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Poll: 91% want equal treatment despite ethnicity

Poll: 91% want equal treatment despite ethnicity

A total 91.1 percent of us support the idea that the Government should treat all of us equally at law irrespective of ethnicity, a poll commissioned by Hobson’s Pledge released today revealed.

The poll, conducted by Auckland researchers PureProfile, surveyed a demographically representative sample of 1000 men and women, Maori and non-Maori, throughout New Zealand in the second week of this month.

A slim group of 4.2 percent opposed the idea, while 4.7 percent did not have an opinion, spokesman Don Brash said.

A full 68.8 percent opposed tax exemptions for tribal businesses, 57.8 percent opposed Maori groups’ ability to claim customary marine title to New Zealand coastal areas, and 54.4 percent opposed unelected tribal appointees voting on local government committees.

There were significant numbers of “don’t knows” with 18 percent having no opinion on tribal tax exemptions, 19.5 percent having no opinion on the marine and coastal area, 31.1 percent venturing no opinion on giving unelected tribal appointees voting rights in local government.

The high number of don’t knows, also reflected in a recent ConsumerLink survey for the New Zealand Herald, increases unpredictability in the coming election, Dr Brash said.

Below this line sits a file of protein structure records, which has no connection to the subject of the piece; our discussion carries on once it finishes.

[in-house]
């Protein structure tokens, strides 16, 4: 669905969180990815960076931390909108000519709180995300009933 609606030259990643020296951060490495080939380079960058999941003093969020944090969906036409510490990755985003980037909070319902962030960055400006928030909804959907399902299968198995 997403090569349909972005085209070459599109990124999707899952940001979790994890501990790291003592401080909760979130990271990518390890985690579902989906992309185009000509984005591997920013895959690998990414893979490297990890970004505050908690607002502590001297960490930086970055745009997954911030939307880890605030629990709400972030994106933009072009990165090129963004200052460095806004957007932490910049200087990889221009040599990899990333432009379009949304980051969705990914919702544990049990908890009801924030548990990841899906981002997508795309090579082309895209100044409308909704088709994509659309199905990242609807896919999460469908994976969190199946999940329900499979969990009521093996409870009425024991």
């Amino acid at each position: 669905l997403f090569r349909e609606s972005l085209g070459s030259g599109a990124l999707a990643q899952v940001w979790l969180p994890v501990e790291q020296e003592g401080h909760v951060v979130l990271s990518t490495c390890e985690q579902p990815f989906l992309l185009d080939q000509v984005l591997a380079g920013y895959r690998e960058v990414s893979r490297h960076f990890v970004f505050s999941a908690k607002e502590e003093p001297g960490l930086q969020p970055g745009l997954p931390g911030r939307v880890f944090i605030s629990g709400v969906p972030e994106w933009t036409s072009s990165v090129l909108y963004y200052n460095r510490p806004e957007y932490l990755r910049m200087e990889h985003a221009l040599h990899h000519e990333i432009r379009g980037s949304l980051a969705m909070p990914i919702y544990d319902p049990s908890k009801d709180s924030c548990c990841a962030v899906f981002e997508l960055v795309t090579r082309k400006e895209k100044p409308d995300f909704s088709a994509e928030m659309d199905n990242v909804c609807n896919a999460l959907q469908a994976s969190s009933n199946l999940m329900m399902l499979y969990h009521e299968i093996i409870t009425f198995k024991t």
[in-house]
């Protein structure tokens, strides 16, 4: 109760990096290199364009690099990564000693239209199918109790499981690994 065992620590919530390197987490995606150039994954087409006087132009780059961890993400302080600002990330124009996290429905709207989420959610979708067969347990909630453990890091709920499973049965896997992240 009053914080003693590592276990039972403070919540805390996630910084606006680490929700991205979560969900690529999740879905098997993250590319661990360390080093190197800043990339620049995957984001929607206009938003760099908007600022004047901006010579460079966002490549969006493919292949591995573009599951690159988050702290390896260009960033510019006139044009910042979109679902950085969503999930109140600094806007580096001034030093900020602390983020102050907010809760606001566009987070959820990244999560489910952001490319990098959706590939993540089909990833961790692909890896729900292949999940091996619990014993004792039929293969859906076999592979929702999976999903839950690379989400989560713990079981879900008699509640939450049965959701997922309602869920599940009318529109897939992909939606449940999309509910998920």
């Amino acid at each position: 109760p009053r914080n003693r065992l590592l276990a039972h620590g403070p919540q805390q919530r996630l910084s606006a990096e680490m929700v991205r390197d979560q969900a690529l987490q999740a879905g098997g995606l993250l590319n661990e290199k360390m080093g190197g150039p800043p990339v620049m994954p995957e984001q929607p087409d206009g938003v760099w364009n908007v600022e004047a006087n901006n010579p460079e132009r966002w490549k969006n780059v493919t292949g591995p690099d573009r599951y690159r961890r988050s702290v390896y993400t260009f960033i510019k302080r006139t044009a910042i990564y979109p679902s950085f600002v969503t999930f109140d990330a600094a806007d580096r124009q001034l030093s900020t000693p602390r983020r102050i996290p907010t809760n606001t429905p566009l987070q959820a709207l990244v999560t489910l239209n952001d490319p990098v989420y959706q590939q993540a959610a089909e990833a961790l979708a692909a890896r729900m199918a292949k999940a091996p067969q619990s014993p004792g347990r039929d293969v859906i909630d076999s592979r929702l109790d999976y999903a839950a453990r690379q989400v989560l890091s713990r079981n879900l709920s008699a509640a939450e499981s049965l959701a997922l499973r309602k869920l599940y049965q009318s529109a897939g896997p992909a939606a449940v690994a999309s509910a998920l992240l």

The 91.1 percent figure showing high support for equal treatment irrespective of ethnicity prompted the creation by Hobson’s Pledge of the Twitter hashtag known as #HP91.

The poll results were advertised in the Sunday Star Times newspaper today.

The announcement by Winston Peters last Sunday that New Zealand First would require a binding referendum on whether or not to retain the Maori electorates shows that a significant concern of Hobson’s Pledge has become an election issue, Dr Brash said.

A binding referendum on the Maori seats is a foundation issue for Hobson’s Pledge.

Hobson’s Pledge is also raising awareness about the problems associated with tribal appointees in local government, race-based policy, treaty clauses in legislation, rogue recommendations by the Waitangi Tribunal, iwi claims for water ownership, and the unfair tax exemption for tribal businesses.

© Scoop Media

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